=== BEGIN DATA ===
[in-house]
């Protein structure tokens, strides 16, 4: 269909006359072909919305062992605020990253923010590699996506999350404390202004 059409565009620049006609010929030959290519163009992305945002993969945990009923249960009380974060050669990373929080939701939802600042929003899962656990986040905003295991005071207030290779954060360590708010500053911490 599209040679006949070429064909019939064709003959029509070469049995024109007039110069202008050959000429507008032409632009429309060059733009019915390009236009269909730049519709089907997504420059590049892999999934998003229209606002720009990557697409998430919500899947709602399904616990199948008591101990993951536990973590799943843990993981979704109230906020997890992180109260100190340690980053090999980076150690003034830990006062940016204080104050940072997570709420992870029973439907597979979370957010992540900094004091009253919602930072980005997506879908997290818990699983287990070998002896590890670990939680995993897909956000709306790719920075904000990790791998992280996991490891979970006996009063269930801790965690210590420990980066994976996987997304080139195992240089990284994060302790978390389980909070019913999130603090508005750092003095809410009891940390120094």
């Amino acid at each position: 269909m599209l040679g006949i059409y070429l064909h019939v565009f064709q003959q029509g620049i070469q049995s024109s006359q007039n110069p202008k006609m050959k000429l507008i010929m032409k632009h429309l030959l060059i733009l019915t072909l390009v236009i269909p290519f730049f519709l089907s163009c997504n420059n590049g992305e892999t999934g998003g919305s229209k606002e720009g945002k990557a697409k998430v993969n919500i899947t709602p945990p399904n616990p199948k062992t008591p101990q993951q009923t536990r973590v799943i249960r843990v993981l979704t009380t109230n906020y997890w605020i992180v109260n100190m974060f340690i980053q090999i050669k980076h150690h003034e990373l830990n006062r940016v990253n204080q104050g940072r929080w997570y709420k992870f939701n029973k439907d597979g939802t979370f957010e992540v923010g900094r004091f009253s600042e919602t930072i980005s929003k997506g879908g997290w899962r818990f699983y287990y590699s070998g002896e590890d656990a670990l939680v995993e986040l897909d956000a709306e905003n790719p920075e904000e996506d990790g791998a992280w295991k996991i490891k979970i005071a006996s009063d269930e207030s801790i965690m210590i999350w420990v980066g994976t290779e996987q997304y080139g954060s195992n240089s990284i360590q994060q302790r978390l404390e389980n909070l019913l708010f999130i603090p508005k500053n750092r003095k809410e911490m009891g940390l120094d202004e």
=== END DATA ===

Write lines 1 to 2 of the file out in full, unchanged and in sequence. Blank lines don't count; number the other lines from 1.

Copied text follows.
[in-house]
């Protein structure tokens, strides 16, 4: 269909006359072909919305062992605020990253923010590699996506999350404390202004 059409565009620049006609010929030959290519163009992305945002993969945990009923249960009380974060050669990373929080939701939802600042929003899962656990986040905003295991005071207030290779954060360590708010500053911490 599209040679006949070429064909019939064709003959029509070469049995024109007039110069202008050959000429507008032409632009429309060059733009019915390009236009269909730049519709089907997504420059590049892999999934998003229209606002720009990557697409998430919500899947709602399904616990199948008591101990993951536990973590799943843990993981979704109230906020997890992180109260100190340690980053090999980076150690003034830990006062940016204080104050940072997570709420992870029973439907597979979370957010992540900094004091009253919602930072980005997506879908997290818990699983287990070998002896590890670990939680995993897909956000709306790719920075904000990790791998992280996991490891979970006996009063269930801790965690210590420990980066994976996987997304080139195992240089990284994060302790978390389980909070019913999130603090508005750092003095809410009891940390120094």